Chad Food and Drink
Chad’s cuisine shares much with the traditional cooking practices of the Sahara region. Widespread staples include millet, sorghum and rice, while the common vegetables include okra and the leaf of the cassava plant.
Fish such as tilapia and Nile perch are frequently consumed in the north due to the proximity of Lake Chad. Further south, it’s more likely to see meats including mutton and chicken served. Dishes in the south also tend to use a larger array of spices.
The capital, N'Djaména, offers a fair selection of restaurants serving mainly French and African food. Outside the city restaurants tend to be cheap and cheerful and there is an acute shortage of some foods. Visitors should exercise caution with street food.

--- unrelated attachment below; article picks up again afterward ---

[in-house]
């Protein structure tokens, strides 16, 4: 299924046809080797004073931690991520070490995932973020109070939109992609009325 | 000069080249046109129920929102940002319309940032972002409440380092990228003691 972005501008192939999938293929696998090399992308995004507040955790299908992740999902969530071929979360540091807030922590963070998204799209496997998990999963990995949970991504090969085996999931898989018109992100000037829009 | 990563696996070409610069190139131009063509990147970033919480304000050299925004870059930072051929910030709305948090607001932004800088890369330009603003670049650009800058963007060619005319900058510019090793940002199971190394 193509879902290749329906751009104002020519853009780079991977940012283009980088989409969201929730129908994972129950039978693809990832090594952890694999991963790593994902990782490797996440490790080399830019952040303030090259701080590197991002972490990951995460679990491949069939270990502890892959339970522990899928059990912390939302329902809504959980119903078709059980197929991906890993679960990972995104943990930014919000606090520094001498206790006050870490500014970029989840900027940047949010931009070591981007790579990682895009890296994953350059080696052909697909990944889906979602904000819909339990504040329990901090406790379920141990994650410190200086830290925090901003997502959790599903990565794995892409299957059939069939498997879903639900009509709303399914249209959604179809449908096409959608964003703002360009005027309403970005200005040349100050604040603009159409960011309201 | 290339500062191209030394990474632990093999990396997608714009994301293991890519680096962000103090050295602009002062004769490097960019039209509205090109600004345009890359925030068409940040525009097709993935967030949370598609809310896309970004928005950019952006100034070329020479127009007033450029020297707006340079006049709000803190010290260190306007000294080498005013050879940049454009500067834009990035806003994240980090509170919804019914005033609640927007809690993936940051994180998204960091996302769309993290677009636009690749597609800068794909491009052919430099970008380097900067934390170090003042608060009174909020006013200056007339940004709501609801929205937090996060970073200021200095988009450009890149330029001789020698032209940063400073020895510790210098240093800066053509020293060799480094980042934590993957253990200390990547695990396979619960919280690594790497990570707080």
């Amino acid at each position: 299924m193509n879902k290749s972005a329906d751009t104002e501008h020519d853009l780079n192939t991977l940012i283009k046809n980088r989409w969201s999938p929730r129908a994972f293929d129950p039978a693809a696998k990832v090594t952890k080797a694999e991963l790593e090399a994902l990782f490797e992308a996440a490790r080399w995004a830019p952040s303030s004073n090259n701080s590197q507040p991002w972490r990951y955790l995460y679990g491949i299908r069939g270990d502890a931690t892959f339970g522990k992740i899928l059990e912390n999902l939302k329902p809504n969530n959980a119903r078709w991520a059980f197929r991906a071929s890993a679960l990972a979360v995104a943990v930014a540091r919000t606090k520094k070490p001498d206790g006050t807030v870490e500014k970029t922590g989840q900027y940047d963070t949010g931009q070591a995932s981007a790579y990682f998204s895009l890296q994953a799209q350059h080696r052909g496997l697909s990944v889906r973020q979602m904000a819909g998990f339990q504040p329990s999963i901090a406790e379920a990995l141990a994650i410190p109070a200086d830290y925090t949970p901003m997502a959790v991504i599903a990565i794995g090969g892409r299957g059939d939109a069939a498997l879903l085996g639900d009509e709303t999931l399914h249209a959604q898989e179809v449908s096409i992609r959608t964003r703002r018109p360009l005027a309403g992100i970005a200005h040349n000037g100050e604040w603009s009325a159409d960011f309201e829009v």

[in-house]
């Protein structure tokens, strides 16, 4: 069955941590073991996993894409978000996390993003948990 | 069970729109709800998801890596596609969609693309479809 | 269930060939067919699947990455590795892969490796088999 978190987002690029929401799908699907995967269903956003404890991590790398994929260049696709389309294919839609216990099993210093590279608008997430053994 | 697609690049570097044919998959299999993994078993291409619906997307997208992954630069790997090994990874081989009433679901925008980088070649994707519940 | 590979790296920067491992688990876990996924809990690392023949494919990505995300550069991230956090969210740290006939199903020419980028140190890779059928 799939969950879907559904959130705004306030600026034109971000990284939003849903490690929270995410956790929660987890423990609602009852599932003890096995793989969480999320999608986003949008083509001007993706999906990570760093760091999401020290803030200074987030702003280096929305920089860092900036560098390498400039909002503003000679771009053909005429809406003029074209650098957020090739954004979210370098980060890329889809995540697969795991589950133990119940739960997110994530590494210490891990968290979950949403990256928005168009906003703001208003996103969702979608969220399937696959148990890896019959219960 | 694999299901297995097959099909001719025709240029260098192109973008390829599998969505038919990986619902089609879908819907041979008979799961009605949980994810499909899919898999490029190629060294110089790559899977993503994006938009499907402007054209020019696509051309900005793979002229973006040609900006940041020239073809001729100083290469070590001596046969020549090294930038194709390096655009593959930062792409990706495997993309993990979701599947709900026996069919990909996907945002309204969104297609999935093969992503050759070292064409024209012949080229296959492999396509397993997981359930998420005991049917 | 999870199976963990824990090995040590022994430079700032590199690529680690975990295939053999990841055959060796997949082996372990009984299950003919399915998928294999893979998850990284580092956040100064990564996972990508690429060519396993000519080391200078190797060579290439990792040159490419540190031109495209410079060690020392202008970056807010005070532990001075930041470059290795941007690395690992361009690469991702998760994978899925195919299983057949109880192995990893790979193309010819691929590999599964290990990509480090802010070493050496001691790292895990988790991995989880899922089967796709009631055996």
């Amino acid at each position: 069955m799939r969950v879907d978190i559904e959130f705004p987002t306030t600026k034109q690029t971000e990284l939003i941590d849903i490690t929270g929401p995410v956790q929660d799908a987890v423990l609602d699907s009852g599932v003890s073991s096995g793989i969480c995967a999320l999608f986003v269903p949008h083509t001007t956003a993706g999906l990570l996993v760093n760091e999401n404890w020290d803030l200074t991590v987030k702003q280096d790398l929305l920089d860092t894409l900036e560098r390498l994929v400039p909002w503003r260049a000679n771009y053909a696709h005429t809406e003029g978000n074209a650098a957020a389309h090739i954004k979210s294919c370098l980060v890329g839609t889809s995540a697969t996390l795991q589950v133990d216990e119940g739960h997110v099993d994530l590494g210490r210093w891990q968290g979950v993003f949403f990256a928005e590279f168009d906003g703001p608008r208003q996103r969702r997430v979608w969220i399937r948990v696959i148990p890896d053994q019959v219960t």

Peanut sauce: Most frequently served with rice.
Karkanji: Spiced red tea made from hibiscus flowers.
Daraba: Traditional dish comprising okra, sweet potato, tomato and greens.
Tilapia: Commonly eaten fish often smoked or dried.
Jarret de boeuf: Beef and vegetables, stewed for a least two hours for tenderness.
Kisser: Sourdough pancake.
La bouillie: Hot breakfast cereal of rice or wheat, with milk, peanut butter and flour.
Aiyash: Balls of millet dipped into various sauces.
Jus de fruit: Though it may translate simply as ‘fruit juice’, the recipe for this drink includes milk, sugar and cardamom as well as mango.
Mula sharmoot: Meat dip used to flavour breads and pancakes.
Fungasoo: Deep-fried cheese balls.
Gala: An excellent local beer widely available in the non-Muslim parts of the capital.
10% is customary.